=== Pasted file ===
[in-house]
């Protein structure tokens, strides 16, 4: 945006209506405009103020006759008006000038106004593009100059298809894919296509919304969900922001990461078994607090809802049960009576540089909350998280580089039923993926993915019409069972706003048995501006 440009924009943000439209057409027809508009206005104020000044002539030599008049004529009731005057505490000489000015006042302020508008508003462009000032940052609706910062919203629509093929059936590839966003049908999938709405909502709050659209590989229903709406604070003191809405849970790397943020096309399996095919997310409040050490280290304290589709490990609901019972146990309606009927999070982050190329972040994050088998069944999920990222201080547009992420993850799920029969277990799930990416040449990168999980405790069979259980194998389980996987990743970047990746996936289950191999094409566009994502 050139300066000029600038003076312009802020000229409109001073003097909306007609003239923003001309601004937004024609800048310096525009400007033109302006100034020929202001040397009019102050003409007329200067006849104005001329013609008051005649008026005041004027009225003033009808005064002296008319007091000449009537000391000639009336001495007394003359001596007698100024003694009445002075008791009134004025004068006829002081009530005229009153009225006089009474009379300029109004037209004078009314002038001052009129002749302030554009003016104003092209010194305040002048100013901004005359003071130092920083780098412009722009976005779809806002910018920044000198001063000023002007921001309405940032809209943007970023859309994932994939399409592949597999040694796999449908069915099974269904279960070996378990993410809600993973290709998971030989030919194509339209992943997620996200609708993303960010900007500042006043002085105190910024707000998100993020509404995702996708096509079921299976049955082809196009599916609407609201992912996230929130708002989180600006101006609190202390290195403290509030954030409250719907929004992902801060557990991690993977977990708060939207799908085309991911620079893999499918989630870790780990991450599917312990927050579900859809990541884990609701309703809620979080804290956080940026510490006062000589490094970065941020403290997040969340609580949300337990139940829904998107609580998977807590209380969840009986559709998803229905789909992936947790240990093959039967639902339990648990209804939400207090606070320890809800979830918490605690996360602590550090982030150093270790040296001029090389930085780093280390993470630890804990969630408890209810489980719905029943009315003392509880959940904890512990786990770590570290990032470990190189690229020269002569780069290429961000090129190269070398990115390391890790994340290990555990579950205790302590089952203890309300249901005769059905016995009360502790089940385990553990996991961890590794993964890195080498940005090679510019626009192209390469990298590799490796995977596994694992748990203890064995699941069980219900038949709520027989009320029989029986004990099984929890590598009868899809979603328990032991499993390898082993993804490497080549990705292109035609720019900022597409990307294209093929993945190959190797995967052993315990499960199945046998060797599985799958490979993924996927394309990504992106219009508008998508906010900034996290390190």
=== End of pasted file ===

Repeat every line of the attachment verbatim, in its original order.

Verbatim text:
[in-house]
């Protein structure tokens, strides 16, 4: 945006209506405009103020006759008006000038106004593009100059298809894919296509919304969900922001990461078994607090809802049960009576540089909350998280580089039923993926993915019409069972706003048995501006 440009924009943000439209057409027809508009206005104020000044002539030599008049004529009731005057505490000489000015006042302020508008508003462009000032940052609706910062919203629509093929059936590839966003049908999938709405909502709050659209590989229903709406604070003191809405849970790397943020096309399996095919997310409040050490280290304290589709490990609901019972146990309606009927999070982050190329972040994050088998069944999920990222201080547009992420993850799920029969277990799930990416040449990168999980405790069979259980194998389980996987990743970047990746996936289950191999094409566009994502 050139300066000029600038003076312009802020000229409109001073003097909306007609003239923003001309601004937004024609800048310096525009400007033109302006100034020929202001040397009019102050003409007329200067006849104005001329013609008051005649008026005041004027009225003033009808005064002296008319007091000449009537000391000639009336001495007394003359001596007698100024003694009445002075008791009134004025004068006829002081009530005229009153009225006089009474009379300029109004037209004078009314002038001052009129002749302030554009003016104003092209010194305040002048100013901004005359003071130092920083780098412009722009976005779809806002910018920044000198001063000023002007921001309405940032809209943007970023859309994932994939399409592949597999040694796999449908069915099974269904279960070996378990993410809600993973290709998971030989030919194509339209992943997620996200609708993303960010900007500042006043002085105190910024707000998100993020509404995702996708096509079921299976049955082809196009599916609407609201992912996230929130708002989180600006101006609190202390290195403290509030954030409250719907929004992902801060557990991690993977977990708060939207799908085309991911620079893999499918989630870790780990991450599917312990927050579900859809990541884990609701309703809620979080804290956080940026510490006062000589490094970065941020403290997040969340609580949300337990139940829904998107609580998977807590209380969840009986559709998803229905789909992936947790240990093959039967639902339990648990209804939400207090606070320890809800979830918490605690996360602590550090982030150093270790040296001029090389930085780093280390993470630890804990969630408890209810489980719905029943009315003392509880959940904890512990786990770590570290990032470990190189690229020269002569780069290429961000090129190269070398990115390391890790994340290990555990579950205790302590089952203890309300249901005769059905016995009360502790089940385990553990996991961890590794993964890195080498940005090679510019626009192209390469990298590799490796995977596994694992748990203890064995699941069980219900038949709520027989009320029989029986004990099984929890590598009868899809979603328990032991499993390898082993993804490497080549990705292109035609720019900022597409990307294209093929993945190959190797995967052993315990499960199945046998060797599985799958490979993924996927394309990504992106219009508008998508906010900034996290390190």